I loved the first book in the series – see my review of Star Nomad – so was delighted when I realised Himself had picked up the sequel and it was languishing in amongst my TBR pile…
After spending four years fighting for the Alliance, fighter pilot Alisa Marchenko only wants one thing: to reunite with her young daughter. But this involves a journey to her former home world, which has become the last imperial stronghold. Since the imperials have a lot of reasons to loathe members of the Alliance right now, just getting down to the planet will be a challenge, and it doesn’t help that her passengers are stirring up trouble of their own…
I love the ongoing relationship that Alisa has with her various passengers – and the prickling knowledge that some of their interests are on a collision course. The ongoing tensions help to keep the stakes raised – and when it all kicked off, I was unsure whether former or current loyalties would prevail. The action scenes worked well because of this additional consideration, though it didn’t hurt that they were well-written and nicely paced so that I had no difficulty in following exactly who was doing what to whom without having to go back and reread it.
The other bonus with this book is the fact that the driver powering the overarching narrative is Alisa’s search for her lost daughter – I find it really refreshing that it is a family dynamic taking the story forward in a space opera adventure. It doesn’t hurt that in amongst the tension, danger and inevitable worry about her lost child, there is also plenty of humour in the form of Alisa’s smart mouth. The more dodgy the situation gets, the more Alisa copes by coming out with inappropriate humour – it certainly helped me bond with her. I tend to have a similar tic, but mostly keep my off-colour comments to myself and I suspect I’m not the only one.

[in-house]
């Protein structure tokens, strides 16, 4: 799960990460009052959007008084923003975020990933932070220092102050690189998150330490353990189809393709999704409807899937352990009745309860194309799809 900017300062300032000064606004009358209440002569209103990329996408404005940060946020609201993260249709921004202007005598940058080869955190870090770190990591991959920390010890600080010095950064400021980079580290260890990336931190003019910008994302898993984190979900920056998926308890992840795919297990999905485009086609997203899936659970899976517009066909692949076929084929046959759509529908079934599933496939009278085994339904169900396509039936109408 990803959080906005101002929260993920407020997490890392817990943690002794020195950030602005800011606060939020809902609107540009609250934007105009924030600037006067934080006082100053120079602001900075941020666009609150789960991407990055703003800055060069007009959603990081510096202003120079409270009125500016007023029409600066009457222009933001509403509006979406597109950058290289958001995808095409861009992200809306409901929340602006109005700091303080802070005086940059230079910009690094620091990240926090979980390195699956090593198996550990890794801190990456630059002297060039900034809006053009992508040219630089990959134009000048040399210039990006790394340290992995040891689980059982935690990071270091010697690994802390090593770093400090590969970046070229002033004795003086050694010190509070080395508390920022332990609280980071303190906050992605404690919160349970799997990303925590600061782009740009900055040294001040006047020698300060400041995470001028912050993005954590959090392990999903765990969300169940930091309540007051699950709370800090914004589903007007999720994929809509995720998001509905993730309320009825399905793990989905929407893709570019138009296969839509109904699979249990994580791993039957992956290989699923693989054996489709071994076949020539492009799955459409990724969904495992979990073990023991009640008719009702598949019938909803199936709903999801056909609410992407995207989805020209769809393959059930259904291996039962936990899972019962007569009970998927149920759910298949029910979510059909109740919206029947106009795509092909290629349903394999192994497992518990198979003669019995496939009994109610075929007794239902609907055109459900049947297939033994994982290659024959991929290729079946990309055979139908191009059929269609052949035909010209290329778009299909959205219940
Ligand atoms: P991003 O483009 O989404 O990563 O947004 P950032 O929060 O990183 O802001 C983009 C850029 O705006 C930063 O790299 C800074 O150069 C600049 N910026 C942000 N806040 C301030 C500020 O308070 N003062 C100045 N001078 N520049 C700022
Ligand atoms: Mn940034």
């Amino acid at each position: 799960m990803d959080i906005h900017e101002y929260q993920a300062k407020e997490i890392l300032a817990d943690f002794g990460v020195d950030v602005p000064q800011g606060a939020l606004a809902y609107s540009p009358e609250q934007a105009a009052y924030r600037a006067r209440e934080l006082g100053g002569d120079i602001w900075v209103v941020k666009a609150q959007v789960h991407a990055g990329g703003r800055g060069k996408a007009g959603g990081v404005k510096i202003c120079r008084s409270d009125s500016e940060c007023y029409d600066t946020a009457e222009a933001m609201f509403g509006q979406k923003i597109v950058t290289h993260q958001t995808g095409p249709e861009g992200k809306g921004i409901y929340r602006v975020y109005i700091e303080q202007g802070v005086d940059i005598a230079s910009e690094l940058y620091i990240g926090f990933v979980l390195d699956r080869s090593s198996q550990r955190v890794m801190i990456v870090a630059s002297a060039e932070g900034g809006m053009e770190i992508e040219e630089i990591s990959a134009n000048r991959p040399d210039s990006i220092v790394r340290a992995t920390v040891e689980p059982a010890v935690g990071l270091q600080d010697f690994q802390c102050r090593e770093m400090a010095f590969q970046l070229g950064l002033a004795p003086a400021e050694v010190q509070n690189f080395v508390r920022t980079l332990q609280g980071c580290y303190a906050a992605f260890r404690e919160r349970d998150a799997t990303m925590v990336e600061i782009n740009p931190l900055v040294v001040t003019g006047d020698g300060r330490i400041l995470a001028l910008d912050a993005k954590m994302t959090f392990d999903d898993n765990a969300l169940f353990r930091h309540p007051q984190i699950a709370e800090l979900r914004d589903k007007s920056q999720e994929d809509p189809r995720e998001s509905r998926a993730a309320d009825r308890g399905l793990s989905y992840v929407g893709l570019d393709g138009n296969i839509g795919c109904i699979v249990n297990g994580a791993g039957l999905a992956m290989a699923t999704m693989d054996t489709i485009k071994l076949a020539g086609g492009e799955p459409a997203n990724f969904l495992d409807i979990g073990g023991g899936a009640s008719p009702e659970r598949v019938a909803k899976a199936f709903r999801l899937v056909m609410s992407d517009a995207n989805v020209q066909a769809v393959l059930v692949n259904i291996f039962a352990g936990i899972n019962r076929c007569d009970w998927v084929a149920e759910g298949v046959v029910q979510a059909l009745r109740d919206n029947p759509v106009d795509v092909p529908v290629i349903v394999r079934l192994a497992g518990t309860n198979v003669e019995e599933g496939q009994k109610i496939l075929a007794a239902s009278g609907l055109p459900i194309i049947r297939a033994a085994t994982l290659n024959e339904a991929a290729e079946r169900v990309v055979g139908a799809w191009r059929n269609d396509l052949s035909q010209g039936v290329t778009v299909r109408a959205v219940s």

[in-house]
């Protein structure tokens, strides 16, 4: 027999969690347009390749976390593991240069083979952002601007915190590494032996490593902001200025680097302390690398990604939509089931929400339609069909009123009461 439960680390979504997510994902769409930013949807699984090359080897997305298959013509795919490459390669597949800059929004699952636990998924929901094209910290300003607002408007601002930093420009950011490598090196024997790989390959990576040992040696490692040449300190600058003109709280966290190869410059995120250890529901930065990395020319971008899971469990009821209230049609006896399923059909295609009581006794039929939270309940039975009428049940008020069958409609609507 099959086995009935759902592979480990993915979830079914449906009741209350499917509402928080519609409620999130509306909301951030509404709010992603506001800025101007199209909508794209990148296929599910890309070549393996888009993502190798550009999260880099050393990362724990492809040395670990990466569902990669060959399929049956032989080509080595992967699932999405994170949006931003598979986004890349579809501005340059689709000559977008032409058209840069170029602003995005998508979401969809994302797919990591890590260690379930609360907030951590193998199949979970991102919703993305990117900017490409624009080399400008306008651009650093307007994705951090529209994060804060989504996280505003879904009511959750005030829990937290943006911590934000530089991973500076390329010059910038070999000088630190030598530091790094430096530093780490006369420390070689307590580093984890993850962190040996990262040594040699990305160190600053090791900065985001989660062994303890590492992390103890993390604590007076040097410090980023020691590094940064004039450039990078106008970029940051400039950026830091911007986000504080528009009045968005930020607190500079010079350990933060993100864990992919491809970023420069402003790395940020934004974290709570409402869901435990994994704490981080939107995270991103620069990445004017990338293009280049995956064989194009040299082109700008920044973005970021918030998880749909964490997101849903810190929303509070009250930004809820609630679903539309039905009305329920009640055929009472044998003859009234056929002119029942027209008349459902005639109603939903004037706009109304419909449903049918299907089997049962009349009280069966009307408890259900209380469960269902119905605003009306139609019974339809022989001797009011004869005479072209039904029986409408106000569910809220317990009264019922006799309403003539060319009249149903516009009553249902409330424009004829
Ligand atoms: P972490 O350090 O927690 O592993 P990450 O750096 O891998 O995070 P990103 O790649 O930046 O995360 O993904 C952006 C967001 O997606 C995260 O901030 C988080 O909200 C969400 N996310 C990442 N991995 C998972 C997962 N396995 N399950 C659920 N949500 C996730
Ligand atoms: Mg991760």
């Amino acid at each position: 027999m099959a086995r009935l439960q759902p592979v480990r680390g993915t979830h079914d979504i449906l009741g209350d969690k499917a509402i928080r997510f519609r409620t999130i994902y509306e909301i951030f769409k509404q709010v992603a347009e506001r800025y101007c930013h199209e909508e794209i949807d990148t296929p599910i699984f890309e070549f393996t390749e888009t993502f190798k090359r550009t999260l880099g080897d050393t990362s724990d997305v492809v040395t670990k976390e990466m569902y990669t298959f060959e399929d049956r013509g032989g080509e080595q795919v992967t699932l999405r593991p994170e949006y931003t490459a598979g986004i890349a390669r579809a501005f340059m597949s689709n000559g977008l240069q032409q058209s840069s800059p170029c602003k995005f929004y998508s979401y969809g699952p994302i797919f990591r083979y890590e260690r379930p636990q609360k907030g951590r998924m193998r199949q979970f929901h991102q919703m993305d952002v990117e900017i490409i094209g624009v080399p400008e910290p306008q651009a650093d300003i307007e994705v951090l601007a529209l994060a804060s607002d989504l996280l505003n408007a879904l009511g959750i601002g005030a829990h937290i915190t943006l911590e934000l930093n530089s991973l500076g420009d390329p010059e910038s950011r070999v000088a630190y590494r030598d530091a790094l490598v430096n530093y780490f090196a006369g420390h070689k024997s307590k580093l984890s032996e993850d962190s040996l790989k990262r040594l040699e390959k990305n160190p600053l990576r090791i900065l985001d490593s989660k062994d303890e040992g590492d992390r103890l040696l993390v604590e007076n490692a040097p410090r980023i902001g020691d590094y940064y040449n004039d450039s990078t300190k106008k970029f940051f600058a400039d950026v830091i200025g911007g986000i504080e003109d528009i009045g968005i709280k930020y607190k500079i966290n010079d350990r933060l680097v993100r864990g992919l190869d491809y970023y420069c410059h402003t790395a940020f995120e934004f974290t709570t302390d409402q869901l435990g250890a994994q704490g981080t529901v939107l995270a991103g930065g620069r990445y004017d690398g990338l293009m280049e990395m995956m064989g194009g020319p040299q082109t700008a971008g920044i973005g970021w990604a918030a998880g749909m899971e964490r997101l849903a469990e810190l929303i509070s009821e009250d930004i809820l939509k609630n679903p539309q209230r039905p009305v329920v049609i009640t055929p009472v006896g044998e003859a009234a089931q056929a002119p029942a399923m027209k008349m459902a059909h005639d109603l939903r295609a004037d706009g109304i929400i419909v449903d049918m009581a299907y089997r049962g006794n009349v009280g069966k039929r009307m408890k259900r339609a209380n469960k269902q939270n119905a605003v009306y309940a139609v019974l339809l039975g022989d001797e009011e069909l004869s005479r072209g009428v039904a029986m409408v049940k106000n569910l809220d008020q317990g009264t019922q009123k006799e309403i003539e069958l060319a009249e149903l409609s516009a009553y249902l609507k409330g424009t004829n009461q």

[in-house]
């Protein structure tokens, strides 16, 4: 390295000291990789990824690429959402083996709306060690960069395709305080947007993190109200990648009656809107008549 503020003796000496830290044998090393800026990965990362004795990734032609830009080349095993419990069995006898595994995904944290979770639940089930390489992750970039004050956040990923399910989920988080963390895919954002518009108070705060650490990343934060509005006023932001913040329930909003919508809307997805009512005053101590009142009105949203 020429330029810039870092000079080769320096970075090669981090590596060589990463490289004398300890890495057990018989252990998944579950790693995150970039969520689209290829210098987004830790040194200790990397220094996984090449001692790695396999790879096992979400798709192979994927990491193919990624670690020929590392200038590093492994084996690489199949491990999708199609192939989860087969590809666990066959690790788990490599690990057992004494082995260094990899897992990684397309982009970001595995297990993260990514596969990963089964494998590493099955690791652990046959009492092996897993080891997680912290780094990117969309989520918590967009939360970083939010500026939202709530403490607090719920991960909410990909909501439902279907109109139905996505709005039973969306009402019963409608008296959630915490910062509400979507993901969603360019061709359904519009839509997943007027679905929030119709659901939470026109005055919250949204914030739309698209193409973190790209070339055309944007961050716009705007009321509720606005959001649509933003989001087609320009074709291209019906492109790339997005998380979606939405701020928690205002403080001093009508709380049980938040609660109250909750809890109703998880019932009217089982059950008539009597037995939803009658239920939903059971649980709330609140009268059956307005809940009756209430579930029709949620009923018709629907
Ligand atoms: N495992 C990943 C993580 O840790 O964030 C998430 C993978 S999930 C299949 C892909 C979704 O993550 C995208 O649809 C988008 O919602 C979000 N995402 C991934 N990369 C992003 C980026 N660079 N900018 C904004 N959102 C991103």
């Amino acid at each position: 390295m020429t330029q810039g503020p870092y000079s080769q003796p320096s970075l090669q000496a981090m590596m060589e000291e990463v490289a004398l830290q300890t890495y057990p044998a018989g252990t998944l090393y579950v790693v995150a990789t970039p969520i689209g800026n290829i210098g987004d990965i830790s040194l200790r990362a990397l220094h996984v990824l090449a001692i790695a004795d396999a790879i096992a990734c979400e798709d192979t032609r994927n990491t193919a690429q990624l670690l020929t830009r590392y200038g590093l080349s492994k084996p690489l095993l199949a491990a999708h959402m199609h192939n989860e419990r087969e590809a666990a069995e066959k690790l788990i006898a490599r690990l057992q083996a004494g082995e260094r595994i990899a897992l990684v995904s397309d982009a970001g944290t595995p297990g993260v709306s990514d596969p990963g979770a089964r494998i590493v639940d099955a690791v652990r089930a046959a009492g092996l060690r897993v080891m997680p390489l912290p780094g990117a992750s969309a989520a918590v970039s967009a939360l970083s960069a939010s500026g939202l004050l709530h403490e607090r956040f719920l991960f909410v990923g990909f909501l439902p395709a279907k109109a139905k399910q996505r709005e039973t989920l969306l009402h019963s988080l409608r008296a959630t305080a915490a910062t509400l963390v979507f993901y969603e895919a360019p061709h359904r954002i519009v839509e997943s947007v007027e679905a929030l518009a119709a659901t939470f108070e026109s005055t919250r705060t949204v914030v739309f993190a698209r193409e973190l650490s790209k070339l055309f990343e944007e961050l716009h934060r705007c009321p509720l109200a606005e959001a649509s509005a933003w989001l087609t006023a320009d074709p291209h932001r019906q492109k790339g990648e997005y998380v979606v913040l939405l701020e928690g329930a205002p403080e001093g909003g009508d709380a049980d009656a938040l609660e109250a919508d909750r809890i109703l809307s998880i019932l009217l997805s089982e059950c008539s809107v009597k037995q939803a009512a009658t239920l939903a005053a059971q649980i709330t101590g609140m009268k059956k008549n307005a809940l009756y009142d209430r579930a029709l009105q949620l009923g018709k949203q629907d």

Overall, I found this sequel an enjoyable continuation of the series and it won’t be too long when I need more space opera goodness in my life, before I’ll be hunting down Starseers, the third book in this entertaining series. Recommended for fans of character-led space opera adventure.
This sounds like such a well rounded story. Humor is always a good thing, and my favorite books usually have a least one character who provides comic relief😁
I like Buroker’s writing – I can see why she is doing so well.
I’ve been enjoying this series as well and I like how there is plenty of action and like you said it is well written and easy to follow. I also like seeing the relationships between the crew and passengers and wondering how things will play out. I just finished reading Starseers.
I’ve completed Cleon Moon – but I don’t think I’ve any more of the books and right now we’re poorer than church mice, so I shan’t be buying any more of them for a while, sadly…
I genuinely think that humour can add such a lot to the story and it’s an element that is sometimes overlooked.
Oh yes, particularly in science fiction.
This sounds like a great series. I love that it has a bit of humor to offset all of the tension, as well as the personal element of the main character searching for her daughter. I love a story that has so many layers to it. Wonderful review!
Thank you, Suzanne. This series has really pulled me in – and yes, there are the core characters all with urgent and often conflicting issues that want and need our heroine’s attention…
Thanks to your reviews, I’m learning about a great deal of SF series that would otherwise fail to “ping” my radar, and this is another addition for my “wanted” list… Thanks for sharing! 🙂
You’re welcome, Maddalena:). I’ve been really enjoying this series…